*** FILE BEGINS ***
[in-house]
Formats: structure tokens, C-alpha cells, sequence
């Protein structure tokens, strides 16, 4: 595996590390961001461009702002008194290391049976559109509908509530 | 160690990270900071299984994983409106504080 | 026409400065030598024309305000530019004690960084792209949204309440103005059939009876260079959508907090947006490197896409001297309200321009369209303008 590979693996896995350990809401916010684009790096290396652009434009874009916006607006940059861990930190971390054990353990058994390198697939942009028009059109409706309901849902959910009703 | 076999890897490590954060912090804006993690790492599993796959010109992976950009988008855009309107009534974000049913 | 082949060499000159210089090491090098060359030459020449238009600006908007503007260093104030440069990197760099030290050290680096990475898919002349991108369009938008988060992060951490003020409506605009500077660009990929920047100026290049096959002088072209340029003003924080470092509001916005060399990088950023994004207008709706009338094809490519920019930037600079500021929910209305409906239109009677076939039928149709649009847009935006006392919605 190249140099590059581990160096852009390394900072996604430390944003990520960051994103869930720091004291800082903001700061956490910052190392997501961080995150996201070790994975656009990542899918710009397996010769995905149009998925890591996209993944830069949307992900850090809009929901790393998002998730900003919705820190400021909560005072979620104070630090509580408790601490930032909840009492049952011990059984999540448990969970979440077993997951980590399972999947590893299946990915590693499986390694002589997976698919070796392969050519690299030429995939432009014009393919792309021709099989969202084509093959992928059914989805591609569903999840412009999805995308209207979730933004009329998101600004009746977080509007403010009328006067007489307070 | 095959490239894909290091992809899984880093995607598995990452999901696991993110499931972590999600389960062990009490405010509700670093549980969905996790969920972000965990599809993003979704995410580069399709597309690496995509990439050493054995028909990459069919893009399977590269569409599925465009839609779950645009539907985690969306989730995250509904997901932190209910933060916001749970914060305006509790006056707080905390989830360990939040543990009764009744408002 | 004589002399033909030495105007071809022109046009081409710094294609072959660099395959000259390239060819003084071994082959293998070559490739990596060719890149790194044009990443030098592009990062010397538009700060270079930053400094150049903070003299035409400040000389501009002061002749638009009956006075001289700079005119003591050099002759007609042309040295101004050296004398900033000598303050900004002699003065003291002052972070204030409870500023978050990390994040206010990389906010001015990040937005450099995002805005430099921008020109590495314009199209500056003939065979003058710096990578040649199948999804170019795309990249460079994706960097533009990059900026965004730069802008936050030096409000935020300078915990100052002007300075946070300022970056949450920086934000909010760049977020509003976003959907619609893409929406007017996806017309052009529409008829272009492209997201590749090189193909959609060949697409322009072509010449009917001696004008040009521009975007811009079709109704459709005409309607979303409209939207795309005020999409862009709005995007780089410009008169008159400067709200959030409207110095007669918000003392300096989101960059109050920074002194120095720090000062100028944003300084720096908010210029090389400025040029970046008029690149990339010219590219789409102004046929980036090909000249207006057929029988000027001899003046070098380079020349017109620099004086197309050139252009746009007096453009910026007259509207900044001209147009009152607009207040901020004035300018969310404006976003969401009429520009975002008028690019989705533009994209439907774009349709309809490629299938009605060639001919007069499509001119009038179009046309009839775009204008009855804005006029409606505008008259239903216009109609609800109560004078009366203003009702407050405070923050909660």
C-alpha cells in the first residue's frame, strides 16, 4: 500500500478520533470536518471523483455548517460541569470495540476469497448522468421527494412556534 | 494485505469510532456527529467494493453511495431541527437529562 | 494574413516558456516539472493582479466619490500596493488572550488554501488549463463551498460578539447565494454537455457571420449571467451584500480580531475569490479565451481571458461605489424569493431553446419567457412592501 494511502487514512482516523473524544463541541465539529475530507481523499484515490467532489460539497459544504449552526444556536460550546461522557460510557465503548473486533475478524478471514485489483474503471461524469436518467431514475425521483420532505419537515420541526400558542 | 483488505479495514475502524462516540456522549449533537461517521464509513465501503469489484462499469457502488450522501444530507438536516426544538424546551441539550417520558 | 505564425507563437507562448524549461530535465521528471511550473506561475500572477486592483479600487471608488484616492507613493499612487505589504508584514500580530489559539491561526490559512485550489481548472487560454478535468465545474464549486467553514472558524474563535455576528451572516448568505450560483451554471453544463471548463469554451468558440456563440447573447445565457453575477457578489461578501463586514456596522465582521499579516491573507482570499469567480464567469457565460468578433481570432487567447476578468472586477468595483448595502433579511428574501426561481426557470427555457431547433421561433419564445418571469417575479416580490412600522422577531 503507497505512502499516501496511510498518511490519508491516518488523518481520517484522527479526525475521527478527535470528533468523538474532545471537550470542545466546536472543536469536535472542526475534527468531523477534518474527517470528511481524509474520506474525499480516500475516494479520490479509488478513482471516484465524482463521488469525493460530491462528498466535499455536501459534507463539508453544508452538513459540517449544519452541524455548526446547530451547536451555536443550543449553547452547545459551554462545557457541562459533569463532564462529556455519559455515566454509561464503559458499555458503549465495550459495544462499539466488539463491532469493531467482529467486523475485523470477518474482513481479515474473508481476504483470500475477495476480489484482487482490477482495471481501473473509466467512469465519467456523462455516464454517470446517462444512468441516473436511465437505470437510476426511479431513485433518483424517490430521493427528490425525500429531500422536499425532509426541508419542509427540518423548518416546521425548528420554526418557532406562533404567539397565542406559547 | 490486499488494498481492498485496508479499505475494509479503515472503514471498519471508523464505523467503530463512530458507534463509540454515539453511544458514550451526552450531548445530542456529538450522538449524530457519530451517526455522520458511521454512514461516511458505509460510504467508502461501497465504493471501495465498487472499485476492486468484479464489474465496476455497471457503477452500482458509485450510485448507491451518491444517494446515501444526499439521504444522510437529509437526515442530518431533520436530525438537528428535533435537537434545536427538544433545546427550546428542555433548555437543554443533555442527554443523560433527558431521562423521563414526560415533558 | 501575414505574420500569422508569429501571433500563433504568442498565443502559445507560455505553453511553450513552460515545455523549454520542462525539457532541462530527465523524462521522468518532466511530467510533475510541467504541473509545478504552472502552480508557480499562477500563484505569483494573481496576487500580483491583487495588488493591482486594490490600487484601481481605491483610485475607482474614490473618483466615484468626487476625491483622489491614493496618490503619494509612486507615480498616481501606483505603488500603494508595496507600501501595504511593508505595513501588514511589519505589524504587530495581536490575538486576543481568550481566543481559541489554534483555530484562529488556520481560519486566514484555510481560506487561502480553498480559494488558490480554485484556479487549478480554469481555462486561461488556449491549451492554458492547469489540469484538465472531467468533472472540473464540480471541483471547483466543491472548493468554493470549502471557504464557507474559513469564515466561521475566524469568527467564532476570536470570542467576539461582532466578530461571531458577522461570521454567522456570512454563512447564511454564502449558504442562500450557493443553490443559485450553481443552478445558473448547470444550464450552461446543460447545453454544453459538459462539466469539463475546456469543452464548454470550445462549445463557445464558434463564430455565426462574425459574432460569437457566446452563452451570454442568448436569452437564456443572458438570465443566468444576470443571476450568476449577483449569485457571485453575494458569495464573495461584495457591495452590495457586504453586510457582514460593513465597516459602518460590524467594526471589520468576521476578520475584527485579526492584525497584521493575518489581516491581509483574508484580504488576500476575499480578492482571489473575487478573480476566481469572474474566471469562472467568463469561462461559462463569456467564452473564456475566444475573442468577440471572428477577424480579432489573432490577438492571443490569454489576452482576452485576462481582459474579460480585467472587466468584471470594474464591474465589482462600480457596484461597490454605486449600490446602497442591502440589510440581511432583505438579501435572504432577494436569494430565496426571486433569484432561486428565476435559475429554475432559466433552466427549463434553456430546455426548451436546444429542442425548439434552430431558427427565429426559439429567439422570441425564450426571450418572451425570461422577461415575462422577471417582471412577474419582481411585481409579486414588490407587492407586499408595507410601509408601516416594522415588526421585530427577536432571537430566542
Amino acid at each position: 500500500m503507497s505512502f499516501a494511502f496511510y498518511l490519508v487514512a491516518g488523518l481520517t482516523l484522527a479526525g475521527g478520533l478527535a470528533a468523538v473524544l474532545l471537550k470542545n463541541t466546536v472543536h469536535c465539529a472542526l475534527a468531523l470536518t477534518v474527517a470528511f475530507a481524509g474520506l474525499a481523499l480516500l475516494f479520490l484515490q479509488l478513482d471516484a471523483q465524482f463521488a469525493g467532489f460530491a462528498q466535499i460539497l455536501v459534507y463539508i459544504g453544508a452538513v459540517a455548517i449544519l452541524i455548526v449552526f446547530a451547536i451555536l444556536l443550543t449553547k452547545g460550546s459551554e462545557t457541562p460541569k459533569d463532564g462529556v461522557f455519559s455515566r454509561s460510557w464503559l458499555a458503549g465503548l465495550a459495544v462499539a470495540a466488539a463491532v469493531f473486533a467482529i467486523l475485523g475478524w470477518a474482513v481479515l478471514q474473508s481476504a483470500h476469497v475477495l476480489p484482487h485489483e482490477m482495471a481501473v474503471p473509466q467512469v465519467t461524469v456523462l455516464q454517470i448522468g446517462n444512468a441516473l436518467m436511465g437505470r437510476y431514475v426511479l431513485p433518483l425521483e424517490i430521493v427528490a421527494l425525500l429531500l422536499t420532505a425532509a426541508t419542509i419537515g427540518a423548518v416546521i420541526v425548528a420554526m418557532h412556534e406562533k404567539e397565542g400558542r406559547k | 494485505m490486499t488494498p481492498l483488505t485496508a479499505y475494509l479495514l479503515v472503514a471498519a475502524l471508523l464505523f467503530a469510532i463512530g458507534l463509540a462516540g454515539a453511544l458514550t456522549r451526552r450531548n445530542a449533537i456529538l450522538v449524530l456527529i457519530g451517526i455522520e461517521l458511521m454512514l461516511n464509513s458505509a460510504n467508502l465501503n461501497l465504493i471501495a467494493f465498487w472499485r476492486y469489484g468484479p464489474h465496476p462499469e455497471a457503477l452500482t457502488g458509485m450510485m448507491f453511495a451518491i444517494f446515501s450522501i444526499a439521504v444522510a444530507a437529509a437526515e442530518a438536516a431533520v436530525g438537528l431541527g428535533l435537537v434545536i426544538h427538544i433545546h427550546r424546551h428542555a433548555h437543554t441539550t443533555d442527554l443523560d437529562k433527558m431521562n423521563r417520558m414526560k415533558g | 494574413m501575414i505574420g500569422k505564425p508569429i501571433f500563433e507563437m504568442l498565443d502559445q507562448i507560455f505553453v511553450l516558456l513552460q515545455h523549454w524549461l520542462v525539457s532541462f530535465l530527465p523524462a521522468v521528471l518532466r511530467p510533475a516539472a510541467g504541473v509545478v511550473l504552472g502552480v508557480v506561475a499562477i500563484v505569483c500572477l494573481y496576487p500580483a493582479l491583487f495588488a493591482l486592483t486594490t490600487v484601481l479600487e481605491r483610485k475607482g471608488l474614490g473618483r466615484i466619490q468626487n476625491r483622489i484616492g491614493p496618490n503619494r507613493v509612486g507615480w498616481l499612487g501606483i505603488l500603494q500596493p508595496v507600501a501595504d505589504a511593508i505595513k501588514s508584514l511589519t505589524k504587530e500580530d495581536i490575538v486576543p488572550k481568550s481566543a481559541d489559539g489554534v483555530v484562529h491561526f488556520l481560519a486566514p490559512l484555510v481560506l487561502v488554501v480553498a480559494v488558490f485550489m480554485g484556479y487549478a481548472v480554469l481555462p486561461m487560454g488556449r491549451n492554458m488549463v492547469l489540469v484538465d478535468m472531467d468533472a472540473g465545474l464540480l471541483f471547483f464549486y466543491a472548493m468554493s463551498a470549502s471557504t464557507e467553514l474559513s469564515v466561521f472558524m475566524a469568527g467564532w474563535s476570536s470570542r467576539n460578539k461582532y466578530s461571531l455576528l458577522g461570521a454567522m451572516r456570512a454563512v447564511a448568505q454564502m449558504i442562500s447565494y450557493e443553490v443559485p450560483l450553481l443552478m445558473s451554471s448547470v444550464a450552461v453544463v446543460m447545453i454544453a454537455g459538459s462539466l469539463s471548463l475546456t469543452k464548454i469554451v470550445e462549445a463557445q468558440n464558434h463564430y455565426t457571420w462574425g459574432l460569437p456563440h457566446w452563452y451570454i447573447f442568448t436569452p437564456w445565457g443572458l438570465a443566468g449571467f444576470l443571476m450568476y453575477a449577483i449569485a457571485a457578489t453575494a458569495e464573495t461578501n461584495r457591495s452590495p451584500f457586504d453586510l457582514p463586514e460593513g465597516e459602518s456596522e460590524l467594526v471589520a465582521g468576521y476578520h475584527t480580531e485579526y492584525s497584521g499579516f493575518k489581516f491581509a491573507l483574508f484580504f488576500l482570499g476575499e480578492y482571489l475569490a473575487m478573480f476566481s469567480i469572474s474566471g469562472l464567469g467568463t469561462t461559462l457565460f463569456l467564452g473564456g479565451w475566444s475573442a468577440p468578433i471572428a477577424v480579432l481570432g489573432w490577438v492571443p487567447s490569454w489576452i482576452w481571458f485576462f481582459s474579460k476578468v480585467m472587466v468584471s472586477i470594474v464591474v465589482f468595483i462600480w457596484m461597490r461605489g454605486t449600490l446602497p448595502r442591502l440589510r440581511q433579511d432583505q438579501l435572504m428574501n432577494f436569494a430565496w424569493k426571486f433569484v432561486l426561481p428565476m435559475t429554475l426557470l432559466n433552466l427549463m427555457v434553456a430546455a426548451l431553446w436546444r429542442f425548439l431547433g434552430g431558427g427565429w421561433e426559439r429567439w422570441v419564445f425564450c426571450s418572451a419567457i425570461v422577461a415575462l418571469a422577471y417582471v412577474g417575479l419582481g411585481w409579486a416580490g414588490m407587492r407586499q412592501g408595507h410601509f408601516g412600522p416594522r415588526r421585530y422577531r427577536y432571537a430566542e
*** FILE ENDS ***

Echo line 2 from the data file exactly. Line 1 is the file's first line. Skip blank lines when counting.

Formats: structure tokens, C-alpha cells, sequence